In Ontario, too, applications have dropped to 11,500, and confirmed acceptances for this academic year were 7,668, the lowest level since 2005. While the job picture for teachers is better in Ontario’s most northerly regions than the rest of the province, the job situation still “obviously discourages people,” says Sharon Rich, dean of the Schulich School of Education at Nipissing University in North Bay. “Students aren’t taking up the [acceptance] offers the way they have in the past,” she says.
As for Mr. Sereda at the Thames Valley school board, he doesn’t expect the provincial cuts to the education faculties to make much difference to the glut of new teachers that he faces every spring. “Too little, too late,” he says. Even if education faculties stopped training teachers entirely, he says he’d have enough applicants to fill his job needs for the next five years.
But those at education faculties say it’s tricky to correctly predict what future needs will be. They suggest that Ontario may need to take a different perspective on the role of education faculties, and even to start discussions about a longer time to earn a BEd, upping it from one to two years, like Alberta has. During the election campaign, Premier Dalton McGuinty promised to increase the BEd from one to two years for people who hold a bachelor’s degree, if his party was elected.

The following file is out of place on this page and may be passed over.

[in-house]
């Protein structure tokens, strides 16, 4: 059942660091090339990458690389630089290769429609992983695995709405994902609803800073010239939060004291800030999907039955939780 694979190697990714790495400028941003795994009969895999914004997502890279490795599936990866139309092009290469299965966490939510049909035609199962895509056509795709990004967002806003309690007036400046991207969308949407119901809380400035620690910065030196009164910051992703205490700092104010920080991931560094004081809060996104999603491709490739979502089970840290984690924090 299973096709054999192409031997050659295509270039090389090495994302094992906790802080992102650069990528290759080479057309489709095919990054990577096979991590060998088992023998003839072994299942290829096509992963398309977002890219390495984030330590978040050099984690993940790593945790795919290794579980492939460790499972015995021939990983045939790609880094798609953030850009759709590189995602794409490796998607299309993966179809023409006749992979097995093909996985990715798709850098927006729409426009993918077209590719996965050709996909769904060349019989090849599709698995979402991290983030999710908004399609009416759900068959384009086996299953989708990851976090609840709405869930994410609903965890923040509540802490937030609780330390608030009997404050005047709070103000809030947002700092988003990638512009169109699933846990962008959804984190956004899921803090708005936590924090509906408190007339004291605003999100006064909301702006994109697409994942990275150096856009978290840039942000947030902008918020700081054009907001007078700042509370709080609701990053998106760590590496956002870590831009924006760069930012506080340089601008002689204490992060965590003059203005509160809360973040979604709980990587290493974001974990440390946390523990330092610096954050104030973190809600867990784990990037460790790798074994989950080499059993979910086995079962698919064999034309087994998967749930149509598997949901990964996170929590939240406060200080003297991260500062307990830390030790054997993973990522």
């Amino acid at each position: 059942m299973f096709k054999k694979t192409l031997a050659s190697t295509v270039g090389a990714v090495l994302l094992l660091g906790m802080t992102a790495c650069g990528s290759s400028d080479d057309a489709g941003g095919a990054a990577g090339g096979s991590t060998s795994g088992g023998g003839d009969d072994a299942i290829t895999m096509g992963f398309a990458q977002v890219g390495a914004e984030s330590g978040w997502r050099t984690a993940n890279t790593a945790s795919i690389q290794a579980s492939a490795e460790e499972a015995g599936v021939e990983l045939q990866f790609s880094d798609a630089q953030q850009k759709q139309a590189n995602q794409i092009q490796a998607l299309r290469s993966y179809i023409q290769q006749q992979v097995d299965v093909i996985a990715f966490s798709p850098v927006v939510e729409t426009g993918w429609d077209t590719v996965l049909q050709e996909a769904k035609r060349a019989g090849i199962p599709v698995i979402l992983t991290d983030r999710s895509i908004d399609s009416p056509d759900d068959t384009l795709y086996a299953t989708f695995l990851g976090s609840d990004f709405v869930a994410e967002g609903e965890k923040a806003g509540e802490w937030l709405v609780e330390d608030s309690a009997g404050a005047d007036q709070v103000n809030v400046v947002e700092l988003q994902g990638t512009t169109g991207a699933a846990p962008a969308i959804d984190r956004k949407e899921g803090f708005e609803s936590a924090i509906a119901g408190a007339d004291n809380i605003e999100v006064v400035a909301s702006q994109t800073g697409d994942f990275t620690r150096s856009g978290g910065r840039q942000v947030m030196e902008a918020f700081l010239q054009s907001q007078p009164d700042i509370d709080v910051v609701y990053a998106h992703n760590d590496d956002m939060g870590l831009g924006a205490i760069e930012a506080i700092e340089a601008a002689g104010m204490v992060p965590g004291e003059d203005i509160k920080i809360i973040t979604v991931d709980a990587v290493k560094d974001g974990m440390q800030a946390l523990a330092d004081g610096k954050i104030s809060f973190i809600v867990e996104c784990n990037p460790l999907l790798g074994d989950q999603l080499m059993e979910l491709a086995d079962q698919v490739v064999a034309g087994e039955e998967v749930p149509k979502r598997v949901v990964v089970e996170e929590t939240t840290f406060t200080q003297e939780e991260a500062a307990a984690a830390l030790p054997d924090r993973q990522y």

As for right-sizing the job expectations of teacher education students, both deans and would-be teachers say that education students are more aware than ever of the real job picture. But there will always be those who will work hard to become teachers no matter what.
“The ones who still apply have a passion,” says Dr. Pitt. “They aren’t going to give it up easily.” Ms. Ringler, the underemployed 2005 graduate, agrees: “I am a teacher. I have to be a teacher, regardless.”